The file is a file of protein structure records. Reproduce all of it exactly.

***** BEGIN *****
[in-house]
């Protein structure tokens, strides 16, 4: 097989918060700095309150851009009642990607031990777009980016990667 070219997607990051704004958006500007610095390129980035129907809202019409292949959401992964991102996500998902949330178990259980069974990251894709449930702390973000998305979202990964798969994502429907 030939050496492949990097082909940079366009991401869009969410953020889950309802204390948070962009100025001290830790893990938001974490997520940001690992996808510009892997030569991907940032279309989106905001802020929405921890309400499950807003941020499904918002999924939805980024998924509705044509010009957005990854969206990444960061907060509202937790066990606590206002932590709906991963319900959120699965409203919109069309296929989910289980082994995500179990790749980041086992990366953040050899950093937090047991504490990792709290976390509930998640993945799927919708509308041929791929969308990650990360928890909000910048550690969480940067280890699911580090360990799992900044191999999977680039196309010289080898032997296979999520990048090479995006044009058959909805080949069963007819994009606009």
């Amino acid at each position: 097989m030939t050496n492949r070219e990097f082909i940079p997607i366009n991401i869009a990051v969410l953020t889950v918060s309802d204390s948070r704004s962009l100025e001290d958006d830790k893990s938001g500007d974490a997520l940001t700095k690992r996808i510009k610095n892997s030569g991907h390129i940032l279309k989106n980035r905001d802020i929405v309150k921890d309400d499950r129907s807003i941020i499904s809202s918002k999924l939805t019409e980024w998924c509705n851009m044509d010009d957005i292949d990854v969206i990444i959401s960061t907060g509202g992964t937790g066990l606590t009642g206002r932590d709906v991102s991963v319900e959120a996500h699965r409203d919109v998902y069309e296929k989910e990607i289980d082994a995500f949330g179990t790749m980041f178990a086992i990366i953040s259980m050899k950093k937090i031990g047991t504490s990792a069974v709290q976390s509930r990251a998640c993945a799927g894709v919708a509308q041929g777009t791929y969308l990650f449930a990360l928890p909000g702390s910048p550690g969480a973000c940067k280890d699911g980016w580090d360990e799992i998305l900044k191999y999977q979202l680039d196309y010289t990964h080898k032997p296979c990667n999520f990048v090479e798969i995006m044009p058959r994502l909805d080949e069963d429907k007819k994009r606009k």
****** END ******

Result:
[in-house]
């Protein structure tokens, strides 16, 4: 097989918060700095309150851009009642990607031990777009980016990667 070219997607990051704004958006500007610095390129980035129907809202019409292949959401992964991102996500998902949330178990259980069974990251894709449930702390973000998305979202990964798969994502429907 030939050496492949990097082909940079366009991401869009969410953020889950309802204390948070962009100025001290830790893990938001974490997520940001690992996808510009892997030569991907940032279309989106905001802020929405921890309400499950807003941020499904918002999924939805980024998924509705044509010009957005990854969206990444960061907060509202937790066990606590206002932590709906991963319900959120699965409203919109069309296929989910289980082994995500179990790749980041086992990366953040050899950093937090047991504490990792709290976390509930998640993945799927919708509308041929791929969308990650990360928890909000910048550690969480940067280890699911580090360990799992900044191999999977680039196309010289080898032997296979999520990048090479995006044009058959909805080949069963007819994009606009």
């Amino acid at each position: 097989m030939t050496n492949r070219e990097f082909i940079p997607i366009n991401i869009a990051v969410l953020t889950v918060s309802d204390s948070r704004s962009l100025e001290d958006d830790k893990s938001g500007d974490a997520l940001t700095k690992r996808i510009k610095n892997s030569g991907h390129i940032l279309k989106n980035r905001d802020i929405v309150k921890d309400d499950r129907s807003i941020i499904s809202s918002k999924l939805t019409e980024w998924c509705n851009m044509d010009d957005i292949d990854v969206i990444i959401s960061t907060g509202g992964t937790g066990l606590t009642g206002r932590d709906v991102s991963v319900e959120a996500h699965r409203d919109v998902y069309e296929k989910e990607i289980d082994a995500f949330g179990t790749m980041f178990a086992i990366i953040s259980m050899k950093k937090i031990g047991t504490s990792a069974v709290q976390s509930r990251a998640c993945a799927g894709v919708a509308q041929g777009t791929y969308l990650f449930a990360l928890p909000g702390s910048p550690g969480a973000c940067k280890d699911g980016w580090d360990e799992i998305l900044k191999y999977q979202l680039d196309y010289t990964h080898k032997p296979c990667n999520f990048v090479e798969i995006m044009p058959r994502l909805d080949e069963d429907k007819k994009r606009k």